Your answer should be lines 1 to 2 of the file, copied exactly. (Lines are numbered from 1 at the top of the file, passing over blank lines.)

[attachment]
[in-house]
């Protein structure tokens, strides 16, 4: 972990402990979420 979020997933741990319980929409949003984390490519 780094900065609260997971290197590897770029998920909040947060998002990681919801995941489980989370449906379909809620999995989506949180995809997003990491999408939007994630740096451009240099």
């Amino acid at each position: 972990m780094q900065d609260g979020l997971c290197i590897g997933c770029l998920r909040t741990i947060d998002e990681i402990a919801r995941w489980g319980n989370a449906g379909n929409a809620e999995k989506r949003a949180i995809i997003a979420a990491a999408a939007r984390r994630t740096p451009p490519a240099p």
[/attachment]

[in-house]
């Protein structure tokens, strides 16, 4: 972990402990979420 979020997933741990319980929409949003984390490519 780094900065609260997971290197590897770029998920909040947060998002990681919801995941489980989370449906379909809620999995989506949180995809997003990491999408939007994630740096451009240099």